Note: This review is totally spoiler-free, and no plot points are explicitly referenced. However, we would still recommend you go into this film knowing as little as possible – in short, it’s great. A spoiler-filled discussion article will be published this Sunday (9th July).
It’s incredible that we haven’t been affected by Spider-Man fatigue yet. Cinemagoers have seen wildly different incarnations of the wall-crawler, varying substantially in quality, but with the latest version, Homecoming, all these fears are eradicated. Spider-Man has finally hit his stride, making this one of his best cinematic outings yet.
The biggest concern surrounding such frequent reboots of the Spider-Man property is that the character would grow stale, but this isn’t the case with Homecoming. Tom Holland is sublime as the webhead, making a strong claim for the best on-screen Spidey (and Peter Parker) yet. He was great in Civil War, but being the focus of Homecoming allows Holland to show his range as an actor, which he does excellently. Peter goes through a lot in this film, and Holland makes us believe it all. You can tell he’s having spectacular fun playing Spider-Man, which permeates onto the screen, and his electric chemistry with others, notably with Peter’s best friend Ned (Jacob Batalon) and Aunt May (Marisa Tomei), helps bring out some really strong performances.
Worth a mention is the film’s antagonist Vulture, played by Batman veteran Michael Keaton. I won’t spoil anything here, but he’s one of the best-handled and fleshed-out villains we’ve seen in the Marvel Cinematic Universe so far. His motivations are reasoned and humane, and the way his character is tied into the film’s plot is a stroke of genius, creating some of Homecoming‘s most absorbing moments. Keaton handles the role well, crafting a ruthless villain with a human side to him, but is perhaps not given enough to do to show his acting chops.
Homecoming‘s tone is perhaps where issues arise: it can’t decide whether it’s a comedy or an action-thriller, a high-school movie or a superhero flick, and it makes the experience somewhat inconsistent. Generally, the same tone is maintained throughout thanks to the terrific screenplay. Some great comedic minds came together to write this script, and Homecoming is laugh-out-loud funny because of it, but at times this direction is somewhat compromised. In these instances, it feels like an entirely different film, which is at times rather jarring, but director John Watts generally keeps the movie balanced.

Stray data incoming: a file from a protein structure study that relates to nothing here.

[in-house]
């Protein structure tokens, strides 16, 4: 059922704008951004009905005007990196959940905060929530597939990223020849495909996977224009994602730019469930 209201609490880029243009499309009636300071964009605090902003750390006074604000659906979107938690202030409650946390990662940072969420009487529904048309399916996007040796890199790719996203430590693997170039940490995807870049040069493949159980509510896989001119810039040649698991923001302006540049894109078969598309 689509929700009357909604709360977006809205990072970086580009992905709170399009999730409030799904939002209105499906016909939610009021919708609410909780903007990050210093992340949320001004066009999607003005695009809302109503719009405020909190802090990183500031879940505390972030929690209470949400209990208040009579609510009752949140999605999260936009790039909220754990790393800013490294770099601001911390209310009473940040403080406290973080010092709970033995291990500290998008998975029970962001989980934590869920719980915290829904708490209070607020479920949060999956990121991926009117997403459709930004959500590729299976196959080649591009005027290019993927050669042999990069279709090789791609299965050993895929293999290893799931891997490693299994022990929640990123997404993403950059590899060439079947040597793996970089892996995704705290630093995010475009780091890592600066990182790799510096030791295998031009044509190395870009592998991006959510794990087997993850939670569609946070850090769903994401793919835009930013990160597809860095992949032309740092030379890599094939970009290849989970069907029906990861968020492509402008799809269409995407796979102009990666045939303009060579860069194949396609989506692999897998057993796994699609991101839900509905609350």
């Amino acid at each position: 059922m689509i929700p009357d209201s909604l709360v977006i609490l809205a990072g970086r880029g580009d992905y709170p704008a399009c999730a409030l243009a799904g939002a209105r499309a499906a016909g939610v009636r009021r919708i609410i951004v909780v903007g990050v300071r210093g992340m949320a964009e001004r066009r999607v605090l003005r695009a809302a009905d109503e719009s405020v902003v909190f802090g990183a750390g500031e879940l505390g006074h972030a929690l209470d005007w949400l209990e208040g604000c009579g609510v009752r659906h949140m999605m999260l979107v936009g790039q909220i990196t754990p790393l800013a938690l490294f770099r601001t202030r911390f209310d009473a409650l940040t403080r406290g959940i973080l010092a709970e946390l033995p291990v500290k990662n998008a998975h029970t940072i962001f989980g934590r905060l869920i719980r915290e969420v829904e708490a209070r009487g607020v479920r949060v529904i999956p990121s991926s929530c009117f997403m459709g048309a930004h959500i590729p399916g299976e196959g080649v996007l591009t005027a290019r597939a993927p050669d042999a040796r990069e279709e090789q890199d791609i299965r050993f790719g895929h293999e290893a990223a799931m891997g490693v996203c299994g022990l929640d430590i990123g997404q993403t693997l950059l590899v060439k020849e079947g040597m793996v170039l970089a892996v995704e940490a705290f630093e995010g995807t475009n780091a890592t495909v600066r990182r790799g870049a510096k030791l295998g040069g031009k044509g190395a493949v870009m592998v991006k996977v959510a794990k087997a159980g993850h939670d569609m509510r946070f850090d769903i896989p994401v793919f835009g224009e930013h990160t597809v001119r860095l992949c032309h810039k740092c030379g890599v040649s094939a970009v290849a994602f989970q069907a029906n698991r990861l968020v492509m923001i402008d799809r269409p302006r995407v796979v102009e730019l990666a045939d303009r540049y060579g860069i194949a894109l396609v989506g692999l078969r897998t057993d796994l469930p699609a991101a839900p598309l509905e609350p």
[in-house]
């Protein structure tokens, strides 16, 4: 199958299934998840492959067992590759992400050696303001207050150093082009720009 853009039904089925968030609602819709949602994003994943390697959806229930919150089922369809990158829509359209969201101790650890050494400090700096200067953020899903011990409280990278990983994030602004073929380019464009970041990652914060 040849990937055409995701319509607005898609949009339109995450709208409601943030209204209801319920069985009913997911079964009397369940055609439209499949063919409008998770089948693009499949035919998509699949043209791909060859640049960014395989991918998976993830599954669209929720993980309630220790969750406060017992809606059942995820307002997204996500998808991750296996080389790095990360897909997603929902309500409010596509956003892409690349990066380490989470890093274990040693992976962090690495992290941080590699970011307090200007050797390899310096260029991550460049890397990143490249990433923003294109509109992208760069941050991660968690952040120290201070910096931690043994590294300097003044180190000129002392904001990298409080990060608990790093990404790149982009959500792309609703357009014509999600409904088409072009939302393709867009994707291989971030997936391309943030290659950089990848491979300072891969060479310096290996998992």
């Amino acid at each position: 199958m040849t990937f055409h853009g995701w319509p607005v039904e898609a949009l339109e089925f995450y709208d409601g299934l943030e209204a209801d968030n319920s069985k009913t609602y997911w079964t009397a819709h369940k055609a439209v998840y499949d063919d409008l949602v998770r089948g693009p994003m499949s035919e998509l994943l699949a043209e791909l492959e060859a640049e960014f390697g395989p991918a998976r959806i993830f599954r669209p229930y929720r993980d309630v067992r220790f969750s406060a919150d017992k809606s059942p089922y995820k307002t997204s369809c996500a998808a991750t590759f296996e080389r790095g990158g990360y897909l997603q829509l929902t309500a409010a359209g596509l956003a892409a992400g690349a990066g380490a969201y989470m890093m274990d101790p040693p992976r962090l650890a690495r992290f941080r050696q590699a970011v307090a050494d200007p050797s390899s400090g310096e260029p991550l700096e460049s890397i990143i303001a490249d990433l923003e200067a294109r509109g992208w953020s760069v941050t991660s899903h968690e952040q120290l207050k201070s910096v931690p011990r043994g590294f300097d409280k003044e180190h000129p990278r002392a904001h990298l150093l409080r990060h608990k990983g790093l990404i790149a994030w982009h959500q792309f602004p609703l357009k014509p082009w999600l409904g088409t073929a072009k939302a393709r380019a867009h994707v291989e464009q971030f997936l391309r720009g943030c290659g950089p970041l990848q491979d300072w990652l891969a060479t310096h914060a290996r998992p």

Before Homecoming‘s release, many were concerned about how it would tie into the extended Marvel lore, with a particular fear being that Robert Downey Jr.’s Iron Man would dominate proceedings. This certainly isn’t a problem – he acts more to catalyse events rather than to dominate them, and since Downey’s performance is as captivating as ever, he never overstays his welcome. Links to Civil War, and the ramifications of it, are subtle but certainly noticeable, and there are some brilliant moments sprinkled throughout that are sure to please those that have invested into the MCU.
After impressing so much in Civil War, expectations were astronomical for Homecoming, and thankfully, fans will not be disappointed in the slightest. The film is charming, rammed with thrilling action, and has one of the most unique plots in the superhero genre. Marvel’s gamble to work alongside Sony to revitalise Spider-Man after a series of duds has certainly paid off: Spidey is back where he belongs, and he’s never been better.